In the following cases, we apply net investment hedge accounting. We have forward contracts to sell $780 million and buy £405 million, maturing in December 2011. This contract hedges the foreign currency risk on $780 million of net investments in foreign operations held by a GBP subsidiary. Both the forward contract and the permanent loan are valued through equity. During 2008, this hedge was fully effective. Another case where we apply net investment hedge accounting refers to hedges of US dollar net investments in foreign operations which were hedged by US dollar bonds. Until December 1, 2008, the bonds amounted to $1 billion. As from December 1, 2008, the US dollar bonds amount to $500 million with maturity to December 2013. During 2008, this hedge was fully effective.

We hedged the £8.1 billion acquisition of ICI for an amount of £5.3 billion by means of forward contracts. In connection with the acquisition of ICI, we entered into an agreement with Henkel to sell part of ICI’s National Starch business for £2.7 billion. The sale of these parts to Henkel was finalized in April 2008, implying that we had a natural hedge for an amount of £2.7 billion. As the payment for ICI was in January and the sale to Henkel in April, we entered into pound sterling swaps amounting to £2.5 billion. On completion of the acquisition of ICI in January 2008, an additional swap was entered into for the remaining amount of £0.2 billion. We applied cash flow hedge accounting to the pound sterling forward contracts. The fair value changes with respect to the pound sterling forward contracts of £8.1 billion in the light of the ICI acquisition amounted to a cumulative deferred loss of €627 million (€590 million during 2007 and €37 million in 2008). An amount of €551 million was transferred to goodwill and €76 million was recycled to discontinued operations. In relation to this transaction, we recorded a profit of €10 million in other operating income/(expenses) in 2008 due to foreign currency changes between January 2, 2008 (date of acquisition) and maturity of the contracts at January 15, 2008.

The fair value changes with respect to the pound sterling forward contracts in light of the on-sale of certain businesses to Henkel amounted to a cumulative deferred gain of €288 million (€63 million in 2007 and €215 million in 2008). During 2008 the hedge was fully effective and hedge accounting was applied.

Finally, for an amount of £106 million, loan notes paid as consideration for ICI will remain outstanding until 2013. This exposure was hedged by means of forward contracts for an amount of £105 million. We apply cash flow hedge accounting to this hedge. The hedge was 100 percent effective.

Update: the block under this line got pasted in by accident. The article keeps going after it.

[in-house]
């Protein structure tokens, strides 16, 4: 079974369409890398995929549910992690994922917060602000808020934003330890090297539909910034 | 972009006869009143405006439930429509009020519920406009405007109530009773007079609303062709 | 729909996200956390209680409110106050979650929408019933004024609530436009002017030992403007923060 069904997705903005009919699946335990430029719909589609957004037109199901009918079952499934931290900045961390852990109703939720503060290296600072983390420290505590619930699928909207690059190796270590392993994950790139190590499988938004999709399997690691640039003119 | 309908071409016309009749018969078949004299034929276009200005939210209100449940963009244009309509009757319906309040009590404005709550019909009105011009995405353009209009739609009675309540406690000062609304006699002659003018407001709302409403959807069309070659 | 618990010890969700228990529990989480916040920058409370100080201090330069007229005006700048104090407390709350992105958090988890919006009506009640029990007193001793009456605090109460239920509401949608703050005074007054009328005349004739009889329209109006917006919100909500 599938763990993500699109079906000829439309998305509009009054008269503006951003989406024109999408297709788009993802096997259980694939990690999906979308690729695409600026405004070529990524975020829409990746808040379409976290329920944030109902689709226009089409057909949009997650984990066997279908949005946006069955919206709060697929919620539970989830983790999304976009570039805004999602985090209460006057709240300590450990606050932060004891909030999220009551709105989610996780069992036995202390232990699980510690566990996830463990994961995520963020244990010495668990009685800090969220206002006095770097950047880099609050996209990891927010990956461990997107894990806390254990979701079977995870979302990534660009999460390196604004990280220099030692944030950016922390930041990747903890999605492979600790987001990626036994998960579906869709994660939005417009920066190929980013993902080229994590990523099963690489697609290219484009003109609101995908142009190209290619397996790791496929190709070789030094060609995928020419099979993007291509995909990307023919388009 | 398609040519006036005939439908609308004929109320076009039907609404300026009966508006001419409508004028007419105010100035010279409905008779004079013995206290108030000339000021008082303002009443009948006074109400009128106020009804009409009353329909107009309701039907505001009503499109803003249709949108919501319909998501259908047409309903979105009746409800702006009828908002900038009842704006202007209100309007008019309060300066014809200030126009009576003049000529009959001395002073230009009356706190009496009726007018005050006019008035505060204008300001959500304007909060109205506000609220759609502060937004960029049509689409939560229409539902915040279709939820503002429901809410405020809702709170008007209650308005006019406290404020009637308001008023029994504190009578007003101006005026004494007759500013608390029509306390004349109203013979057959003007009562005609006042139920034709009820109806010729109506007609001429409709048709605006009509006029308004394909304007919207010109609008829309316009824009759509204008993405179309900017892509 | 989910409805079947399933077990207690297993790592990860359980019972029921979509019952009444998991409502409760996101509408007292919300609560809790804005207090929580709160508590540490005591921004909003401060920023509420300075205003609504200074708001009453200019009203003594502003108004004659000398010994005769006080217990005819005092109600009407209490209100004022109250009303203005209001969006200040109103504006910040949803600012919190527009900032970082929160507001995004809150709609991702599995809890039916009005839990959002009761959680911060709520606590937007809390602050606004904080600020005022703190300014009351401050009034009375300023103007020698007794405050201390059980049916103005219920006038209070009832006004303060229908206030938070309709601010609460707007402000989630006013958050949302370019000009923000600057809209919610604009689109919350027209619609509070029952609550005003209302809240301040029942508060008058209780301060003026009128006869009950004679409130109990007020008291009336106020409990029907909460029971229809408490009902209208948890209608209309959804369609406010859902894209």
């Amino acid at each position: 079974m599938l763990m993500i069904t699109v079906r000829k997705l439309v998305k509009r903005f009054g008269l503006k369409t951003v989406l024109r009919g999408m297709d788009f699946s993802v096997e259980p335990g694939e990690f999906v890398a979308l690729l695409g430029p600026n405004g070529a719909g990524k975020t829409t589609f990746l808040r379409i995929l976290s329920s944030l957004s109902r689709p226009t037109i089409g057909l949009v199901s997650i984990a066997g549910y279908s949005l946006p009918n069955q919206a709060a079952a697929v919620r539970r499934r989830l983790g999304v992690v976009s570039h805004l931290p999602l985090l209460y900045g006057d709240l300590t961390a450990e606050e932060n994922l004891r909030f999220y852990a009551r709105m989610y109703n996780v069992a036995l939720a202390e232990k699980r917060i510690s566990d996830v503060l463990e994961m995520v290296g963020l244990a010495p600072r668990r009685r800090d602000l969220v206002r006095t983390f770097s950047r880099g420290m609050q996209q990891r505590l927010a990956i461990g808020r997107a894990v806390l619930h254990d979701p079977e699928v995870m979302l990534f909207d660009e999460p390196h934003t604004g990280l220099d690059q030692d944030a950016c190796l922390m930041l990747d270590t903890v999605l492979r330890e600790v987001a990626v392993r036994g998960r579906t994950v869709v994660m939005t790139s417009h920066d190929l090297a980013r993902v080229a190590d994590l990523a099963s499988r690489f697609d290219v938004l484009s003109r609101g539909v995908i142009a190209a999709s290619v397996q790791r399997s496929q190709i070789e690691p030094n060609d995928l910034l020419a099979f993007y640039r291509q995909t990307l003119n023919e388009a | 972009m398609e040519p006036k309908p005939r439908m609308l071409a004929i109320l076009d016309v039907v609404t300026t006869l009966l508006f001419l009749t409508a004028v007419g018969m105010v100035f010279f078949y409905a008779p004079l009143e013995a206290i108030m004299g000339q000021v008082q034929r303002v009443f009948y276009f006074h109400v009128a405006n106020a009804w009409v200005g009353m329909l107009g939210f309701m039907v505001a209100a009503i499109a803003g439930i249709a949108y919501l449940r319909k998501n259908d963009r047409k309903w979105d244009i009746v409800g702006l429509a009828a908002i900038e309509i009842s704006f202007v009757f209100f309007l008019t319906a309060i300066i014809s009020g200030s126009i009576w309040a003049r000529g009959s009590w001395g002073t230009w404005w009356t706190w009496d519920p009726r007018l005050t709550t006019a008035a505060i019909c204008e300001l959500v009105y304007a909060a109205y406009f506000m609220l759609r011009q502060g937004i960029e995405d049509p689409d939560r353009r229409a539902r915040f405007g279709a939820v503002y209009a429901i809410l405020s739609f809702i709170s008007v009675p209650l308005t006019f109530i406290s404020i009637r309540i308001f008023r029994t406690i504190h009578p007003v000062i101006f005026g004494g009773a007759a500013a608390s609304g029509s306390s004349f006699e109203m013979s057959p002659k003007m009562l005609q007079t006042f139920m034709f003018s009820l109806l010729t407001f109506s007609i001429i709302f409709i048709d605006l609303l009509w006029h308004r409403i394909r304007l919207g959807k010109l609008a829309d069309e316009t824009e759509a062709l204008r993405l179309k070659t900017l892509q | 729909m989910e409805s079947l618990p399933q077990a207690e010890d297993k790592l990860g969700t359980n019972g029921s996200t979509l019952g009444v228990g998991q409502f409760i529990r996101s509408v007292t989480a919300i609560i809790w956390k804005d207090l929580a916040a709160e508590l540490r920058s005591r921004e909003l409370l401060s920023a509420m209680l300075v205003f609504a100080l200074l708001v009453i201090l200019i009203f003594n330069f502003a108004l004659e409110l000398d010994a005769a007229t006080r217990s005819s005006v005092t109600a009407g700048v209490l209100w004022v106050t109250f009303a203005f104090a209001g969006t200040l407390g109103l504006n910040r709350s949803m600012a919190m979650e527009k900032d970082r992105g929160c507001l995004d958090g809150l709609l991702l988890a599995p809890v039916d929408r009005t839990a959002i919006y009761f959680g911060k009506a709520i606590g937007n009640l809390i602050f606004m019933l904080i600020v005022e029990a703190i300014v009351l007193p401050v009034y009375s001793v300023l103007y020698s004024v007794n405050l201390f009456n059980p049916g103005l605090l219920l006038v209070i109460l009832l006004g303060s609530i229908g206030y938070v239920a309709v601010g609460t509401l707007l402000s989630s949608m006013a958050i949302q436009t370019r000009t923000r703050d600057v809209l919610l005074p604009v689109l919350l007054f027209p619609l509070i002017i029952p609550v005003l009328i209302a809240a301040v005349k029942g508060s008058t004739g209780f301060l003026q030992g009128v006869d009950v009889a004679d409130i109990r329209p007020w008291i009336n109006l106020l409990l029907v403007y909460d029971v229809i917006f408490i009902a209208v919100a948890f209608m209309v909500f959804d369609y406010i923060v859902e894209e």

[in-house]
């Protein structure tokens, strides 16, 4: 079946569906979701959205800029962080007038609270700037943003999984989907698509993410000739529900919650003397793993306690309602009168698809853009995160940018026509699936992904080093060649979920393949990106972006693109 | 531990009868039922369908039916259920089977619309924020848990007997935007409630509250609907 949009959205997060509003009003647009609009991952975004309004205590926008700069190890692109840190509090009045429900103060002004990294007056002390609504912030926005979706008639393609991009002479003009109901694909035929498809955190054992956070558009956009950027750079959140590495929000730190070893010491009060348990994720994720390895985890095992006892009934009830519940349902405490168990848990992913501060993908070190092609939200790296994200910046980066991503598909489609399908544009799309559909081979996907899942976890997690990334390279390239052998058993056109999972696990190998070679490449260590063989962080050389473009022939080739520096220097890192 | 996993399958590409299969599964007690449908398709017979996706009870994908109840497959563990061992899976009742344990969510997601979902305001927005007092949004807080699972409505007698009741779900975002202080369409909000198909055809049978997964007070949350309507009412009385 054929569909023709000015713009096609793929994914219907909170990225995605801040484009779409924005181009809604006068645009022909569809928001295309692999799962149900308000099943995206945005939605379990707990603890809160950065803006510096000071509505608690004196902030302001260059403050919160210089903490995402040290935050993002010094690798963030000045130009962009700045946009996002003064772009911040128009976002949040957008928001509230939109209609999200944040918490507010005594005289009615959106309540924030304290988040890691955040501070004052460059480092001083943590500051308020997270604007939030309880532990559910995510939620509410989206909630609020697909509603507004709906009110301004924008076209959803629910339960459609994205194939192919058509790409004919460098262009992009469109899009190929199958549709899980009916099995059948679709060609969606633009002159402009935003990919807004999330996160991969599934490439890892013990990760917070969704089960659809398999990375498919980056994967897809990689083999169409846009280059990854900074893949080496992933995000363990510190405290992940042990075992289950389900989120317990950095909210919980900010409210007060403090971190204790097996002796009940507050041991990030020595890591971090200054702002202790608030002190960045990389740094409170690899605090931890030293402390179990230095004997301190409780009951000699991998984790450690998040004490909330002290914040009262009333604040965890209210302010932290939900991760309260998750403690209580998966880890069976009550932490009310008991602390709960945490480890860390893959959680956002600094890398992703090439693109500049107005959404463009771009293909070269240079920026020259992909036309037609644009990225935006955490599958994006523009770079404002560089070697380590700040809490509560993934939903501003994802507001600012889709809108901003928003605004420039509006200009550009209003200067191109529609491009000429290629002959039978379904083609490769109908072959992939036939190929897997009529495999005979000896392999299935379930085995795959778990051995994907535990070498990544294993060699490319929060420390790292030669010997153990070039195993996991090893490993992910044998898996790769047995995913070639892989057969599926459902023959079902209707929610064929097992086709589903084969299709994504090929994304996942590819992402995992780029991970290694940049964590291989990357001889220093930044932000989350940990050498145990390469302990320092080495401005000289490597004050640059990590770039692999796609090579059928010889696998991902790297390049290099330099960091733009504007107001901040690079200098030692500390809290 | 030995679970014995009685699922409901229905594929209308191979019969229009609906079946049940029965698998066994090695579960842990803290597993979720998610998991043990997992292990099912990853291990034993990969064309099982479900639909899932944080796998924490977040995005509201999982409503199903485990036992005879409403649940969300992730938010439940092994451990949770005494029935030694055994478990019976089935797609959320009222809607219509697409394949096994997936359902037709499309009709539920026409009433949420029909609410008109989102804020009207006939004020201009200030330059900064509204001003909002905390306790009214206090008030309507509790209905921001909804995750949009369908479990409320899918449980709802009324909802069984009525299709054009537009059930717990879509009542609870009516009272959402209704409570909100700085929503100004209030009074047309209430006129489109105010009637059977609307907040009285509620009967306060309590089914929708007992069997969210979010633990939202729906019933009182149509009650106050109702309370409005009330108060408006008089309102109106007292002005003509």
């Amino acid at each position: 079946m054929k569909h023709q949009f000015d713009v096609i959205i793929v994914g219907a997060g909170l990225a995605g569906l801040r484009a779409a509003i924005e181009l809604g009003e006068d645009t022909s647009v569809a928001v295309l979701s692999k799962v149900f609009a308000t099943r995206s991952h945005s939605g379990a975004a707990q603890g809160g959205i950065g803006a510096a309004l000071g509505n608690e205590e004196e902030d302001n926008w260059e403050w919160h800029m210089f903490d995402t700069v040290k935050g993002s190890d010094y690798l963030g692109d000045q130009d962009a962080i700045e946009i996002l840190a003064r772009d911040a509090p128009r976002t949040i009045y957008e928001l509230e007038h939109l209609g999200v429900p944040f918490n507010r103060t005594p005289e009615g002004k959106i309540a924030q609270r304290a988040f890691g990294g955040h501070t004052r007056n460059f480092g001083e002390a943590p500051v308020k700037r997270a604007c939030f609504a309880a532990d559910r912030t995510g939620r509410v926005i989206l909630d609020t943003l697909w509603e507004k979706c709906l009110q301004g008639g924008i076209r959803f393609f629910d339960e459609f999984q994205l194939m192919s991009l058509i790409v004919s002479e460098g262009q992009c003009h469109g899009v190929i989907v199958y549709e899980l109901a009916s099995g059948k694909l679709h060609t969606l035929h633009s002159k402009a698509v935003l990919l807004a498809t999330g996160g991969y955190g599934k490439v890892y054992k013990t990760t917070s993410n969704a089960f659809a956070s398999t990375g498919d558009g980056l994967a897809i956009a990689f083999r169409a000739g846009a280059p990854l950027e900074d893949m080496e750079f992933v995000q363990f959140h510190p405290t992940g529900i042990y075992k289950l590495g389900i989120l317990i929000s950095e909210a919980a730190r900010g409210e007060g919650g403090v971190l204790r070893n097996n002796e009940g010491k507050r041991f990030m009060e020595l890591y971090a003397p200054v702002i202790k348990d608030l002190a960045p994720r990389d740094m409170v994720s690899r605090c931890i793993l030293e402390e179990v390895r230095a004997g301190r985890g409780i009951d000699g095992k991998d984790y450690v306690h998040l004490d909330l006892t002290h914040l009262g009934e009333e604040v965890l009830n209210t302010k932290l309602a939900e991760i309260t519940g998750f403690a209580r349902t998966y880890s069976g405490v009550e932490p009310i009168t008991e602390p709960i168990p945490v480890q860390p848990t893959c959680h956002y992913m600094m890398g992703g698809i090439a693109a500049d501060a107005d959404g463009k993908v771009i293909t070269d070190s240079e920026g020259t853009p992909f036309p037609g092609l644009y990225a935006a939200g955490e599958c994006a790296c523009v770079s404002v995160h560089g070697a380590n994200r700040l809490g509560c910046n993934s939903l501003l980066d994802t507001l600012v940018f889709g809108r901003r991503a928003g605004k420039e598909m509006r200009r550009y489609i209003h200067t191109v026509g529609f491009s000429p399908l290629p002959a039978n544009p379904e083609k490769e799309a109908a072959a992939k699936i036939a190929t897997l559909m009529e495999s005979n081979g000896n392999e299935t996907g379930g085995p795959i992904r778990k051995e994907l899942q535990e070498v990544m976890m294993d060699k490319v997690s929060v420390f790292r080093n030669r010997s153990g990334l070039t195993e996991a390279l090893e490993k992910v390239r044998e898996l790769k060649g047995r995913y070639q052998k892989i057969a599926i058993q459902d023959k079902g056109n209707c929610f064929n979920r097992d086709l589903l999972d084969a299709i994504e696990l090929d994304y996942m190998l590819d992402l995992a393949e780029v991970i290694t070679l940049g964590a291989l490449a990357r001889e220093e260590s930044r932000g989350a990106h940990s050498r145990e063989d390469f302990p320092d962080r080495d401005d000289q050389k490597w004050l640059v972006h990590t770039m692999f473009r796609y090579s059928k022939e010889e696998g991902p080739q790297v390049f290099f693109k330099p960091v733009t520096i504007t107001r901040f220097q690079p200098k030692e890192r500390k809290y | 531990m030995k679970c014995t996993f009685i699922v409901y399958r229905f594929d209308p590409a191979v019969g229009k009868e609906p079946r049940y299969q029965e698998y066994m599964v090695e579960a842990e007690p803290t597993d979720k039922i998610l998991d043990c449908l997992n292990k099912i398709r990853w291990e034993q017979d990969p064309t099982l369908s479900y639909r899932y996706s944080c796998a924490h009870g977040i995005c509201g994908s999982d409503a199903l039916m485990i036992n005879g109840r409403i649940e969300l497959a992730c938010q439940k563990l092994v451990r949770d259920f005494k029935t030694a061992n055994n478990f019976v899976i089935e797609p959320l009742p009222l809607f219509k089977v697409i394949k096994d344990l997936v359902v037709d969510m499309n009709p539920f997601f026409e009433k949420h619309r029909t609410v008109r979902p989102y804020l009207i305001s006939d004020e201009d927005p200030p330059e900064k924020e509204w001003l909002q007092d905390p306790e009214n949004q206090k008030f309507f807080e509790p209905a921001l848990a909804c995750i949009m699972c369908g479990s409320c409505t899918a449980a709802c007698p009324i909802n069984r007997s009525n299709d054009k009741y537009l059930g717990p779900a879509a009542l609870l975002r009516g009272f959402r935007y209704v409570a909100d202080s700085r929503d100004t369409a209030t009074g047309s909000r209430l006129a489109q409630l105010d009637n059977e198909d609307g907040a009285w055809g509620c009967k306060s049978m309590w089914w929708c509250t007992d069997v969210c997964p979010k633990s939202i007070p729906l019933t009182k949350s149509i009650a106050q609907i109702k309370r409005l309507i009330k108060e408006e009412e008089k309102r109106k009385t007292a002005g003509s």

Foreign currency transaction risk
The table below presents a breakdown of the notional amounts of outstanding foreign currency contracts for entities with other functional currencies than the euro.

Hedged notional amounts at year-end

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In € millions

Buy

Sell

Buy

Sell

 

 

2008

 

2007

 

 

 

 

 

US dollar

58

1,201

76

932

Pound sterling

747

97

11,500

3,403

Swedish krona

101

36

255

64

Other

138

951

182

156

 

 

 

 

 

Total

1,044

2,285

12,013

4,555

Sensitivity analysis
We perform foreign currency sensitivity analysis by applying an adjustment to the spot rates prevailing at year-end. This adjustment is based on observed changes in the exchange rate in the past and management expectation for possible future movements. We then apply the expected possible volatility to revalue all monetary assets and liabilities (including derivative financial instruments) in a currency other than the functional currency of the subsidiary in its balance sheet at year-end. For the purpose of this sensitivity analysis, the effect of discounting to the net present value at balance sheet date is not taken into account.

At December 31, 2008, if the euro had weakened/strengthened by 10 percent against the US dollar with all other variables held constant, post-tax profit for the year would have been €9 million(2007: € nil) lower/higher. At December 31, 2008, if the euro had weakened/strengthened by 10 percent against the pound sterling with all other variables held constant, post-tax profit for the year would have been €1 million (2007: € nil) higher/lower. The increased sensitivity to foreign currencies is mainly due to former ICI entities which do not het fully apply our hedge policies.

Price risk management

Commodity price risk management
We use commodities, gas and electricity in our production processes and we are particularly sensitive to energy price movements.

Our Specialty Chemicals companies in the US hedge the price risk on natural gas through buying natural gas futures on the New York Mercantile Exchange. At year-end, the notional amounts of these futures are 1.6 million dekatherms, spread over all 12 months of 2009 (2007: 0.5 million dekatherms, spread over the first thee months of 2008). The total fair value of these futures is €2 million negative at year-end (2007: € nil). No hedge accounting is applied to the changes of the fair value of these contracts.